October 25 2012

What next for youth leaving care?


25/10/2012 - What becomes of 14-year-old Albanians who are obliged by law to leave care and fend for themselves? Why did one-in-three youths interviewed in the Czech Republic have negative feelings towards leaving a care environment? Why are half of their peers in Finland neither working nor studying?

These are among many questions raised in When Care Ends: Lessons from Peer Research. The ground-breaking European peer research report on leaving care will be launched on Tuesday, November 6 at the EU Parliament in Brussels. The uniquely refined method of peer research – adopted in the two year study by SOS Children’s Villages and the National Care Advisory Service (UK) – is as thought provoking as its findings.

When Care Ends: Lessons Learned © SOS Archives
Leaving Care- With support, young people can greatly help one another © Andriy Petrenko - Fotolia.com

 Youth participation is key

Across Albania, the Czech Republic, Finland, and Poland a team of 44 peer researchers supported by academics, caregivers, psychologists and others got young people to talk candidly about their care leaving experiences. After receiving specialist training the young men and women – who grew up in care – interviewed 340 youths who had left care or were about to do so.

Through their intimate experience, the young researchers empathised and thereby gained an unprecedented insight into the lives of care leavers. They unearthed information that was hitherto unavailable and revealed alarming issues.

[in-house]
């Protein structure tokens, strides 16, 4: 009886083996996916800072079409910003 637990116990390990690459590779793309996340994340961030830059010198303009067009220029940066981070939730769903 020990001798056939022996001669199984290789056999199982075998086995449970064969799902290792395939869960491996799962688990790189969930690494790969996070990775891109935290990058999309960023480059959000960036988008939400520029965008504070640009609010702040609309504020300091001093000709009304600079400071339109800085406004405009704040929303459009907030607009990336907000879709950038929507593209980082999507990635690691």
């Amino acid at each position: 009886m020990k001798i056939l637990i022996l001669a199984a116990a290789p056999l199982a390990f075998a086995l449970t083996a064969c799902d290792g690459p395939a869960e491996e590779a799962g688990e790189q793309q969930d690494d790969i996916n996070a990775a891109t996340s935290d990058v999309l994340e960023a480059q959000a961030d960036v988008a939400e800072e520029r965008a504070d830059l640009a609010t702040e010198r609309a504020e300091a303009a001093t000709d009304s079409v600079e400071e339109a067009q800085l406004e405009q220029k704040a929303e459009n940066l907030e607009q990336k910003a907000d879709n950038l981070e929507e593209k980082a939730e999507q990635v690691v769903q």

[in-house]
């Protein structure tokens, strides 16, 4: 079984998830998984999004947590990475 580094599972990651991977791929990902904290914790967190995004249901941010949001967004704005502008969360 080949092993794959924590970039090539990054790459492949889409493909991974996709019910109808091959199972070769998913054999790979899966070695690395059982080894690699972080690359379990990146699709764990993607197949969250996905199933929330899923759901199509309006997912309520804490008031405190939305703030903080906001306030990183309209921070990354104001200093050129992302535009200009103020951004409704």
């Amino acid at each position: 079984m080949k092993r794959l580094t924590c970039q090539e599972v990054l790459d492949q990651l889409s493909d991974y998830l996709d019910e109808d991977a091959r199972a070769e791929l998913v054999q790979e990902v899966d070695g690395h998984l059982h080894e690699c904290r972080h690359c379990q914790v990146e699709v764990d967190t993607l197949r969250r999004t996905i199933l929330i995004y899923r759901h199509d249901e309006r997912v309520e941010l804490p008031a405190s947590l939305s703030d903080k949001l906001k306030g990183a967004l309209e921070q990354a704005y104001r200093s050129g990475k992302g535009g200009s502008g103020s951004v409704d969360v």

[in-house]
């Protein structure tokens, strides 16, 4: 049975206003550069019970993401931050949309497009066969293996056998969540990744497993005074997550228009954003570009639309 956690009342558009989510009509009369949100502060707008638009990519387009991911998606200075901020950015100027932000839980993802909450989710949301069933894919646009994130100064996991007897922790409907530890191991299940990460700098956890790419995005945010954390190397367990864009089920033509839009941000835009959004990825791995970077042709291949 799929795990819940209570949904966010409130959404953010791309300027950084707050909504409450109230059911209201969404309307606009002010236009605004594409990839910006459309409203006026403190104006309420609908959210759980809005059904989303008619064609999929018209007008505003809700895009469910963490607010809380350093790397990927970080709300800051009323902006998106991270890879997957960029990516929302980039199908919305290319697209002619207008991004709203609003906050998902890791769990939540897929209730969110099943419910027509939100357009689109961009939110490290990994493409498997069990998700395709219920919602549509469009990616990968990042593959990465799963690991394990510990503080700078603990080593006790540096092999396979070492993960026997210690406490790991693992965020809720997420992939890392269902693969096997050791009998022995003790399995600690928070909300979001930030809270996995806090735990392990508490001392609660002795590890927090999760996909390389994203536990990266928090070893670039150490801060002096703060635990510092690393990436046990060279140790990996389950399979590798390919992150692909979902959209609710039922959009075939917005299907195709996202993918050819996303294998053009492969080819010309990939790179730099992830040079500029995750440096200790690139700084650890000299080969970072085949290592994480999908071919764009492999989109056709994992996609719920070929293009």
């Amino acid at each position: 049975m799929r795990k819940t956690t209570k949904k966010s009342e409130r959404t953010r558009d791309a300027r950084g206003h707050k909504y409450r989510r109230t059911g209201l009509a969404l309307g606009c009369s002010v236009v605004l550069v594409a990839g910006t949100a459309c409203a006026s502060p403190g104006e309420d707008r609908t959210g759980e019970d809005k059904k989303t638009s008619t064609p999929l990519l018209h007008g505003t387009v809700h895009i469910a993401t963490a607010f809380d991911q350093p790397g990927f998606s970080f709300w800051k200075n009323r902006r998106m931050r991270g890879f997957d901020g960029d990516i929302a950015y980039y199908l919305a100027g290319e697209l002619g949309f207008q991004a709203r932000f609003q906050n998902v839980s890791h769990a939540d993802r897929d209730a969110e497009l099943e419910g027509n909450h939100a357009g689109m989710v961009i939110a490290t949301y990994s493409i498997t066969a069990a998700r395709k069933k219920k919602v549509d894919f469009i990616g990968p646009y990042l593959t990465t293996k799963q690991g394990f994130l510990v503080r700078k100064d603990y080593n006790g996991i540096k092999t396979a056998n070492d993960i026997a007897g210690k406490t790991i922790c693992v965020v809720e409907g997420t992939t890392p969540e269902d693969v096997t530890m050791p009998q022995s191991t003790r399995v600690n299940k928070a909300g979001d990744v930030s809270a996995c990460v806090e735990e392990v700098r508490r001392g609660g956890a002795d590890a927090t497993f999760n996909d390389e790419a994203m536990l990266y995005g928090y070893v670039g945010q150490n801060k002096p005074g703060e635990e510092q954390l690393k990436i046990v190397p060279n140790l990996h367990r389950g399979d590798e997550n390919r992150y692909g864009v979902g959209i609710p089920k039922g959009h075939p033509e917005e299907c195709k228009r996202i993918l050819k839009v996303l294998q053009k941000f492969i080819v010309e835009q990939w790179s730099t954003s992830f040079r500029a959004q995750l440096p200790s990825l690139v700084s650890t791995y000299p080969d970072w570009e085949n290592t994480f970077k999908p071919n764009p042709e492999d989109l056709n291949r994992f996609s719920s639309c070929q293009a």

It was learned that youths leaving care can greatly help one another. A network of supportive relationships involving carers, family and friends can greatly allay the fears of many. This common sentiment was expressed by one of the care leavers who said: “I worry that others will not care about me, that I will be alone, without anybody to turn to”.

Youth participation is central to the events around the launch of the report. Over 30 young care leavers, officials from various EU institutions, childcare practitioners, academics and others will be among over 90 participants from 20 countries who will convene to inspire action and exchange ideas on the subject.

The research project which is co-founded by the EU’s Fundamental Rights and Citizenship Programme highlights how long-term life quality is greatly influenced by the transition from childcare to independent living.